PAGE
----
Dr. Suzuki defined "ability" as "knowledge + 10,000 times." Remember that his guiding principle was that learning music should be like learning one's native language. In other words, the goal is to be able to play a piece with as much ease and comfort as we speak.
It is, therefore, very important to devote most of the practice time to review repertoire. Dr. Suzuki expected his students to play every piece they knew every day. That meant that a student working on Mozart concerti would still be practicing his Twinkles. That might sound silly, but imagine just how effortless it would be to play a piece if you've been playing it every day for ten years. Consider other activities that you've been doing every day for years: Driving, Walking, Speaking, Reading, Typing perhaps. Ideally, music should come just as naturally.
Most Suzuki teachers divide the pieces that a student knows (or is learning) into three categories.
1. The Working Piece is the newest piece - the student is just learning correct notes, rhythms and bowings, and working to play the piece in tune and with a beautiful tone and a steady tempo, appropriate articulations, and whatever technical point the teacher is asking for (e.g. tunnel fingers in Lightly Row).
2. Polishing Piece(s) - the student can play the piece at performance tempo, and apply musical concepts like phrasing, dynamics, etc., and is ready to play the piece in group class.
3. Review Piece (s) are pieces that the student has known for a while - these pieces should feel easy to play. The student can play the piece expressively, with beautiful tone, great intonation and great posture, with minimal effort. In my opinion a piece is not ready for a recital performance until it has reached the Review level, because the child will be much less likely to have memory slips or make nervous mistakes.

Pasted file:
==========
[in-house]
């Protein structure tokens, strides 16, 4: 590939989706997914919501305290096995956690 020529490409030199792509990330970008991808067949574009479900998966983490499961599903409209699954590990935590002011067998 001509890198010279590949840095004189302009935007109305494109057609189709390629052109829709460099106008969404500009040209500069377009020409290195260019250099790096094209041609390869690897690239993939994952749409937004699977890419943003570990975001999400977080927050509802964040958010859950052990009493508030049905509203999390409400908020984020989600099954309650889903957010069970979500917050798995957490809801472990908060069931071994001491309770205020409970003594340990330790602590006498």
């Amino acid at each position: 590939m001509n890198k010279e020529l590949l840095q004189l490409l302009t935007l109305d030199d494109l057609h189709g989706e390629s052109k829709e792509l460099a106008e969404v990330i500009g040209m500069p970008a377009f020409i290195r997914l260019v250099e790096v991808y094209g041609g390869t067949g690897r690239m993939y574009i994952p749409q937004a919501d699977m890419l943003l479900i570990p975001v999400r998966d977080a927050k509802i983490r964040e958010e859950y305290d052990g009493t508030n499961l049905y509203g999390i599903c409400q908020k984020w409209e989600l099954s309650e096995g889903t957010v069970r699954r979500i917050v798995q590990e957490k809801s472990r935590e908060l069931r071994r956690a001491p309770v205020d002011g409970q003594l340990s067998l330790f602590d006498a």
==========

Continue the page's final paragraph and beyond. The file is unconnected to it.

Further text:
Review pieces are an incredibly important practice tool because they are where we develop cello playing skills. Most often, a technical point the teacher assigns you to work on at home will be too new or complex to address in the Working Piece. However, Review Pieces have become so effortless for the student that she can focus her attention on whatever skill you are working to develop.
The Suzuki repertoire is carefully scaffolded so that earlier pieces introduce skills that will be needed to learn latter pieces. Bowings and rhythms from the twinkle variations, for instance, appear in the Marcello Sonata in book 4. The rhythm and articulation in Humoresque in book 3 reappears in book 5's Goltermann Rondo, which in turn helps to prepare students for pieces like the Sammartini Sonata and the Haydn C Major Concerto. If a student continues to practice and refine her Review pieces, she will already be mastering the skills needed to learn those more advanced pieces.
As a teacher, I am not assessing a student's progress based on which new piece he's learning. Instead, I'm assessing his progress based on how well he plays his review pieces. Does a book 3 student play French Folk Song with a sophistication and maturity appropriate to his level? This student has gotten to Webster Scherzo after only two years of study. Great, but does she play in tune? Is her bow arm relaxed?